Philippine “Phoebe” Detzer Von Schenck
1848 – January 24, 1880
Rev. Walter Von Schenk
May 2, 1852 – September 2, 1921
I can’t remember exactly how I managed to trip over the clue that led me to cracking the Von Schenck mystery. I was researching Edward Fetting late last night, and I think tried a separate search while on the findagrave.com site for the Von Schencks yet again (an ex-librarian never stops wanting to find the answer). That led me this time to a Reverend Walter Von Schenk (a curse on spelling variations) who was the right age to be Walter L.’s father. This Walter, however, was married to a woman a few years his junior but they were both the right age to have been parents of Walter L and perhaps the others buried in Concordia. This lead me to a suspicion that these might be my Von Schencks.
And they were! That is, Rev. Walter was. I want to thank the findagrave.com sleuth who corrected my misreading of Frank as (correctly) Phebe or I might never have figured out the story because Phebe, sadly, was the mother of Anna and Walter L.
Walter Von Schenk emigrated from Germany as a young man. In Chicago, he met and married Phillipine “Phoebe” Detzer on October 31, 1876. She had been born in Ohio but at some point, her her family moved to Chicago. Presuming her relative’s genealogy tree has accurate information, Phoebe was four years older than Walter when they married.. As we know from the readable inscription, their son Walter L.’s life was very short. Anna’s unreadable dates might be before or after her brother’s or might match her mother’s death date (found on a family tree created by a distant relative of Phoebe’s).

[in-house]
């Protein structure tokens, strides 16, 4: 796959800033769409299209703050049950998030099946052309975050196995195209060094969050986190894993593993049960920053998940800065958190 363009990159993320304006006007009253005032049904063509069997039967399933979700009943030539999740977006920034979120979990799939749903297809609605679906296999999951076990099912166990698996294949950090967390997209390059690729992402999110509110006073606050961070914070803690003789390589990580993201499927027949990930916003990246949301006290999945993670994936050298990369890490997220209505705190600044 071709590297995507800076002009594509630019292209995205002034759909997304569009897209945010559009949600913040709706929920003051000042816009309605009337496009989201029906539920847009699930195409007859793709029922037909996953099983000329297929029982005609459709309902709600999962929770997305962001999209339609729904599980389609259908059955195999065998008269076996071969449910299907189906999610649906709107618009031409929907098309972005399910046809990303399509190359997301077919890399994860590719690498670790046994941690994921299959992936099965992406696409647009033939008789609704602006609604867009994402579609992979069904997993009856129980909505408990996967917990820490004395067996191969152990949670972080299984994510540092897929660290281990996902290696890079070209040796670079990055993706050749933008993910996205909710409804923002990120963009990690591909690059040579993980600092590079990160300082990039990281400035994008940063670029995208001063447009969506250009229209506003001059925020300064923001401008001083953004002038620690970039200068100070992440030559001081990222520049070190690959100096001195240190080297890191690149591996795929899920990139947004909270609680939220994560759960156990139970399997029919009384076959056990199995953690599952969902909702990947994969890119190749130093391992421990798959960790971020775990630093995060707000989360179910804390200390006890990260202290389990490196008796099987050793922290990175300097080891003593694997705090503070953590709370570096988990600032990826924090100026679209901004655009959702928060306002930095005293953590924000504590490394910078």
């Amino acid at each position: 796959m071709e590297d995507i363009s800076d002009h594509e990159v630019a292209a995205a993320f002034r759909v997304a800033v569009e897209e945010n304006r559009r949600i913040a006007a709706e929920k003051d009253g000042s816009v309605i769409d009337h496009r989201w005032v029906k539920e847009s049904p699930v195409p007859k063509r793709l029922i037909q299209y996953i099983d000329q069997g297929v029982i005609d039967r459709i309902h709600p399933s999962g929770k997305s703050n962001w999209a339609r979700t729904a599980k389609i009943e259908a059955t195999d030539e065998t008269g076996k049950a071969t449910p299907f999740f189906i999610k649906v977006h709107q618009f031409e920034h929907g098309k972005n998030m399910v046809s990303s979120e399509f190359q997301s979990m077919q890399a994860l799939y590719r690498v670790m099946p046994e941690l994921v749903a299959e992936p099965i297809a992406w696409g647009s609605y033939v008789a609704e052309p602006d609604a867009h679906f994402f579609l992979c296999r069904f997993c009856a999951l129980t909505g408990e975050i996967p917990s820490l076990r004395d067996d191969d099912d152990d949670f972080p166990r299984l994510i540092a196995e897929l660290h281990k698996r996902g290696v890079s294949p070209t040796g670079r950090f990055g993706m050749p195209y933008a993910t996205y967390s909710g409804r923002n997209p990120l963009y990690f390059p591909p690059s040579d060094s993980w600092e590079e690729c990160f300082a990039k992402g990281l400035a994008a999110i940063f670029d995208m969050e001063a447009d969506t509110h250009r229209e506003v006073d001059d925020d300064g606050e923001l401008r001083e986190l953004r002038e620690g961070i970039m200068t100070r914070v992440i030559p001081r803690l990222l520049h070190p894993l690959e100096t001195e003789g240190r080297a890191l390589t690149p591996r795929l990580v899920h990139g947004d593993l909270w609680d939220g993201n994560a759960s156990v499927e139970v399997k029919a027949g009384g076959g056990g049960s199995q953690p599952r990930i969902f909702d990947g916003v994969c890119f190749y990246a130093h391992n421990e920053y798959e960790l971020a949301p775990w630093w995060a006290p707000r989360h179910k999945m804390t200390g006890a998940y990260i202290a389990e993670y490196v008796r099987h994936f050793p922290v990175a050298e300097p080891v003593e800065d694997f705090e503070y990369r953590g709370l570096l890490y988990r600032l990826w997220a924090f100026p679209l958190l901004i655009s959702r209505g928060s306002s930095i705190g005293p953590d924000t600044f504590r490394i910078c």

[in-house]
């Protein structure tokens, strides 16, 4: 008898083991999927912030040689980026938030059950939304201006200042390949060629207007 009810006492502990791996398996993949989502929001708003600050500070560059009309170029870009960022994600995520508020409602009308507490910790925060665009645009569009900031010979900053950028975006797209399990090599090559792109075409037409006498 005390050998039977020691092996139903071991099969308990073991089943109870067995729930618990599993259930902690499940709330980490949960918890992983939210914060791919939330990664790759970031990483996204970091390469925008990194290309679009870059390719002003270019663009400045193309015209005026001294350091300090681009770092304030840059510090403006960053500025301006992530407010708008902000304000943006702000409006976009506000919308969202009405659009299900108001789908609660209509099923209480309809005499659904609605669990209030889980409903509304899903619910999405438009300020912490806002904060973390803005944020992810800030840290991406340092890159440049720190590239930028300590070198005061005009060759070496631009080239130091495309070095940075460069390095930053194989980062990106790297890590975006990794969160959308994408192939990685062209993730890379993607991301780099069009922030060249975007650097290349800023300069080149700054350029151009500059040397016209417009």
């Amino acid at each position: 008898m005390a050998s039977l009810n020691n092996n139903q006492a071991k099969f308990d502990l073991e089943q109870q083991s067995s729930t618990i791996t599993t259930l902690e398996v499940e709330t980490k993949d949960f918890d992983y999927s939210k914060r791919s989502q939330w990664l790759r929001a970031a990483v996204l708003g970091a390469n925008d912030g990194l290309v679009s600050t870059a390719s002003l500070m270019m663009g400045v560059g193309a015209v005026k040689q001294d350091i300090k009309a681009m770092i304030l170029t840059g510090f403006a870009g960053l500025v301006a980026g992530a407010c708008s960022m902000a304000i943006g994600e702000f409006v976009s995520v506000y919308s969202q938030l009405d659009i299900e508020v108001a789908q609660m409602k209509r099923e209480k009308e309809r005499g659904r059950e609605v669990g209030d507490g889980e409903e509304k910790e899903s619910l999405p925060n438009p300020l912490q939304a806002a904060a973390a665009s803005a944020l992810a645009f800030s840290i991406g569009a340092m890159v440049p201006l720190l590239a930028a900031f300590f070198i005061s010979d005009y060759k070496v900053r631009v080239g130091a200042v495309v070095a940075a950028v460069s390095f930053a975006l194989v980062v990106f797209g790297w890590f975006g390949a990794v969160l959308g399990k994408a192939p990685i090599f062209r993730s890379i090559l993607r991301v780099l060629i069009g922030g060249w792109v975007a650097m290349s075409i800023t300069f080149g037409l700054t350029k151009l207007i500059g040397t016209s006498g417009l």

Later in the same year as his wife’s death, Walter is on the census living with Pheobe’s brother and sister, still in Chicago, and working as a schoolteacher. He’s only twenty-eight years old.
We can perhaps infer that the tragedy of his first marriage led him to becoming a pastor. In 1882, the city directory lists him as still in Chicago and still a teacher, but by 1886, he is in Allen County in Indiana — coincidentally where I am from and where Concordia Theological Seminary (est. 1846) is located — where he marries and perhaps meets his second wife Henrietta Katt.
I have some familiarity through friends of the life of a Lutheran minister trained at that seminary, so his next location being Minnesota is entirely unsurprising. Here he and Henrietta are found in the 1900 census renting a home as Walter works as a pastor. They have five young children and a boarder living with them.
The next census finds them moved to Rockville, Connecticut, still renting (though I wonder if this was the manse and the census-taker just didn’t know how to list it since it was not a home owned by the Von Schencks) and with all five children still at home with them.
Henrietta dies in 1919 and the 1920 census finds Walter widowed again, living with just his youngest daughter Henriette (“Etta”).
He himself would pass away the next year at the age of 69, the father of seven, widower of two wives. The brief obituary that ran in the Star and Times in St. Louis on September 4, 1921 (where one of his children was living though it is unclear which one) indicates that between the census and his passing, Etta had married. It also tells us that his son Berthold had followed his father into the ministry. There is no mention of his first wife or children and one wonders if he ever told his children about his first family.
We here remember them as I’m sure he did throughout his life.
RIP Phebe, Walter Sr., Walter Jr., and Anna Von Schenck. RIP to Henrietta Katt Von Schenk and family.
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